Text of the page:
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Does death penalty bring closure? 21.5.2015 CNN: Top Stories
Last week a federal jury sentenced Dzhokhar Tsarnaev to death, and Boston Mayor Martin J. Walsh issued a statement expressing "hope [that] this verdict provides a small amount of closure" to everyone affected by the 2013 Boston Marathon bombing.
Spike In Dolphin Deaths Directly Tied To Deepwater Horizon Oil Spill, Researchers Say 21.5.2015 Politics on HuffingtonPost.com
A dramatic increase in dolphin deaths in the Gulf of Mexico is directly linked to the Deepwater Horizon oil spill, scientists concluded in a report published Wednesday . Following the 2010 explosion on the drilling rig owned by British Petroleum (BP) and the subsequent spill of 4.9 million barrels (205.8 million gallons) of oil into the ocean, scientists have documented 1,281 dead and stranded cetaceans , primarily bottlenose dolphins, along the northern coast of the Gulf of Mexico. In this photo taken May 10, 2015, a dead dolphin washes ashore in the Gulf of Mexico on Grand Isle, Louisiana. In 2011, Louisiana saw 163 dolphins stranded , while Mississippi had 111. By comparison, each of those states saw an average of 20 such incidents per year from 2002 through 2009, reported the National Oceanic and Atmospheric Administration . One in three of the dolphins recovered from the coasts of Louisiana, Mississippi and Alabama suffered from otherwise rarely-seen adrenal lesions consistent with petroleum product ...
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India's Bellandur Lake Is So Polluted It Caught Fire 20.5.2015 Green on HuffingtonPost.com
Whoever said water couldn't burn didn't pollute hard enough. Residents in Bangalore, India, were alarmed earlier this week when a local lake caught fire. For several weeks, Bellandur Lake has been covered with several feet of toxic foam that some have said resembles snow from far away, according to The Hindu. Beneath the snow-white lather, the water has turned black from chemicals and sewage. A canal that once carried water from Bellandur Lake to Varthur Lake is filled with toxic foam. The foam apparently caught fire last week, burning for most of last Friday night, as seen in a shocking video recorded from its banks, the Bangalore Mirror reported. Experts told the outlet a slurry of oil and phosphorus from untreated industrial waste and sewage likely created the conditions for the combustable cocktail to ignite. Areas of nearby wetlands that had helped to filter the lake in the past were destroyed by development. "These wetlands used to act as purifiers. But all such wetlands surrounding the lake have ...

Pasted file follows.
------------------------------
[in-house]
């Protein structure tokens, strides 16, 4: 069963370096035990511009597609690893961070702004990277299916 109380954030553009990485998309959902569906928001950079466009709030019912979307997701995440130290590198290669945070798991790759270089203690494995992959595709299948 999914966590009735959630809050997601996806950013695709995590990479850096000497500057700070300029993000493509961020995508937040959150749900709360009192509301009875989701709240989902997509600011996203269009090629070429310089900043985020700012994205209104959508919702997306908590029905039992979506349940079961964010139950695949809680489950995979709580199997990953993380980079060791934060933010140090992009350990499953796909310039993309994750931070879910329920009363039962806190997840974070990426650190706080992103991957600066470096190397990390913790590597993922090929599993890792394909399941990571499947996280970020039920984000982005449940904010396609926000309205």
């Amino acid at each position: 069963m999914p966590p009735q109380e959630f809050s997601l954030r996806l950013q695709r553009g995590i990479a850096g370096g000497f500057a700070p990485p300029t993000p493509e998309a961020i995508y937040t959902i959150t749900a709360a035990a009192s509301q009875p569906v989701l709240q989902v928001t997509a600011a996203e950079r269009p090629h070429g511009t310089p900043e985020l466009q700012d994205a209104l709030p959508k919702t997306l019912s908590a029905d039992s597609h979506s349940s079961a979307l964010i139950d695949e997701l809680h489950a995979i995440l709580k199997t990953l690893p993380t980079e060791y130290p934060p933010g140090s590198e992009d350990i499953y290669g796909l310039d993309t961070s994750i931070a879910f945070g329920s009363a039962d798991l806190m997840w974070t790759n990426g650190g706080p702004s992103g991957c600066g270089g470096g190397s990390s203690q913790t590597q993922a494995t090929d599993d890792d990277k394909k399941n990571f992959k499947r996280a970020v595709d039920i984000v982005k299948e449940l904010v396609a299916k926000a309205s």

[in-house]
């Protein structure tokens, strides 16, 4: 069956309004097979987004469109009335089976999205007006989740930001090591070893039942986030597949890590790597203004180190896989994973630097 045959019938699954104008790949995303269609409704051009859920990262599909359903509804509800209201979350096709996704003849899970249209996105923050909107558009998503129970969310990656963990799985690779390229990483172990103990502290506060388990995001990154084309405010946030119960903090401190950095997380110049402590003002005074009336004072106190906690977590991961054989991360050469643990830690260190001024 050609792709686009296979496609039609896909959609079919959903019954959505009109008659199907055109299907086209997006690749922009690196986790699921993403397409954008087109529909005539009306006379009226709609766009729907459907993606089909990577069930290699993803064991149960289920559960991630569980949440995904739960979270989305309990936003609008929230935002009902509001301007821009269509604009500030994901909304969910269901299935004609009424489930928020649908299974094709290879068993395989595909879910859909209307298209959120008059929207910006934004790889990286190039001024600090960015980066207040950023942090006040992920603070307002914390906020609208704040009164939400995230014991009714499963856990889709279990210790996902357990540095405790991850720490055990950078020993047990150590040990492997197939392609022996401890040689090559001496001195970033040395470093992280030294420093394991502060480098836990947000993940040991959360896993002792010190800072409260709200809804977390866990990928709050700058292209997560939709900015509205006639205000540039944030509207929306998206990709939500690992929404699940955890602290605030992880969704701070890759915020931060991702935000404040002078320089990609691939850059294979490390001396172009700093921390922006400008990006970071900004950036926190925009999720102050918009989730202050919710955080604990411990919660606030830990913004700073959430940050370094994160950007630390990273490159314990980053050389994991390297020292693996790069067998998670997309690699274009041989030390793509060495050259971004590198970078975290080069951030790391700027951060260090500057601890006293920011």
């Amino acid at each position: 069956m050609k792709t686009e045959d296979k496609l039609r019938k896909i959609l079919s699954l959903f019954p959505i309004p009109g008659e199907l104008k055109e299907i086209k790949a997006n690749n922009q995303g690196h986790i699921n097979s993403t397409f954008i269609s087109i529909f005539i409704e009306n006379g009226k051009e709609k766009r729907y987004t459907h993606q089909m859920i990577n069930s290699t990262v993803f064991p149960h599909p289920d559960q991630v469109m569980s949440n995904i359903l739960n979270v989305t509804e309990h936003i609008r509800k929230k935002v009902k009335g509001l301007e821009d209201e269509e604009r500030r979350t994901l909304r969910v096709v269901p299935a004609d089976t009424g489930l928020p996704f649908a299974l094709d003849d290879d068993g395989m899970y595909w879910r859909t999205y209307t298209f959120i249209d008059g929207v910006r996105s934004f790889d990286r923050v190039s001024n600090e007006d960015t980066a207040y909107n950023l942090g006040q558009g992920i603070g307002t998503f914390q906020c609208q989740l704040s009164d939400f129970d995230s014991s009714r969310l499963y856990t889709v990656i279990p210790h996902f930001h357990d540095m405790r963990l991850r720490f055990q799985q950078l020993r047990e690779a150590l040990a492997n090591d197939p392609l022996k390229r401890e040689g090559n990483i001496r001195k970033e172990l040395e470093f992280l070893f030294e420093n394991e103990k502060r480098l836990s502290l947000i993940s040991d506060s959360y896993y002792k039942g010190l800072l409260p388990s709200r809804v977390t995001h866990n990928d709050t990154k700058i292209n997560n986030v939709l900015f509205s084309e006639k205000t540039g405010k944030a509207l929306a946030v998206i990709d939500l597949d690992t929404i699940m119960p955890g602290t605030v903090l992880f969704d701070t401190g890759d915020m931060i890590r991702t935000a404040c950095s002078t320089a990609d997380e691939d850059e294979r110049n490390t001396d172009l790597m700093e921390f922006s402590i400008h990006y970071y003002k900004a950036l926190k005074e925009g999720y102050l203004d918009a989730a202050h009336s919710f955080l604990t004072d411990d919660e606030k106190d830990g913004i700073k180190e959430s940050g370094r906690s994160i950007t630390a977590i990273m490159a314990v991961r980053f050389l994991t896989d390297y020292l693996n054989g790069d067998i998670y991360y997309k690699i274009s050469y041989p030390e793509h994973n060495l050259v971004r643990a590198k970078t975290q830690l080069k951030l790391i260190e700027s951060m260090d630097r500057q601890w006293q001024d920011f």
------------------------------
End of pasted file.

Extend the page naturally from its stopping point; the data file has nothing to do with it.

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Latest Mississippi River Delta News: May 19, 2015 19.5.2015 Main Feed - Environmental Defense
Where do Louisiana’s four major gubernatorial candidates stand on coastal sediment diversions? By Todd Masson, The Times-Picayune. May 18, 2015 “I'm not at all convinced that it's an either-or proposition, that you either have to protect the marsh as it is right now or do some diversions to make sure you stop the erosion that we have. The Master Plan that's in place was very well thought-out. It was driven by science." (Read More) Thousands living outside floodwalls fight for their own hurricane defenses By John Snell, WVUE. May 18, 2015 “Creppel points out dozens of plantations once lined the Mississippi River before man started re-engineering nature, robbing the wetlands of the river's life-giving sediment." (Read More) Work continues on building barrier strips of land from Plaquemines to Lafourche parishes; will soon help prevent flooding, storm surges By Amy Wold, The Advocate. May 19, 2015 “Efforts to build a barrier of coastal land from the west levee in Plaquemines Parish to the east levee in ...
Latest Mississippi River Delta News: May 18, 2015 18.5.2015 Main Feed - Environmental Defense
Pipeline moves Mississippi River sand to create 12-mile land bridge across three parishes By Mark Schleifstein, The Times-Picayune. May 15, 2015 “The flag-planting occurred about the eight-mile point in the project that's building a ridge and marsh platform out of sand dredged from the Mississippi River near the Phillips 66 Alliance Refinery south of Belle Chasse and pumped inland. For the past five years, segments of the project have deposited the ridge and marsh, as much as 3 1/2 feet above sea level, across Plaquemines Parish and into Jefferson Parish." (Read More) Coastal project could bring relief to one of La.’s most flood-prone communities By John Snell, WVUE. May 15, 2015 “A South Louisiana community with a chronic flooding problem stands to get a little extra protection, thanks to a long-distance delivery. A $66.1 million state and federal project under construction south of Lafitte aims to build or sustain 415 acres of wetlands and begin restoration of the Barataria Landbridge." (Read ...
Door County wetlands designated as globally significant 14.5.2015 Chicago Tribune: Nation
A wetlands area in northern Door County has been recognized as globally significant for protection under an international ...
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Enbridge to Fork Over $75 Million for Role in Kalamazoo Tar Sands Spill 13.5.2015 CommonDreams.org Headlines
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Heavy rain swamps parts of Houston area, vehicles abandoned 13.5.2015 Seattle Times: Nation & World
HOUSTON (AP) — Parts of Texas are being deluged by rain that’s caused flooding and led to water rescues in the Houston area, while officials in North Texas are taking the unusual step of releasing water from lakes to avoid banks from being breached. More than 9 inches of rain has fallen in the Houston […]
Deal reached between Michigan, company over 2010 oil spill 13.5.2015 Yahoo: US National
MARSHALL, Mich. (AP) — A company responsible for one of the largest inland oil spills in U.S. history will restore or create 300 acres of wetlands as part of a sweeping agreement to improve the Kalamazoo River watershed in southwestern Michigan, state officials said.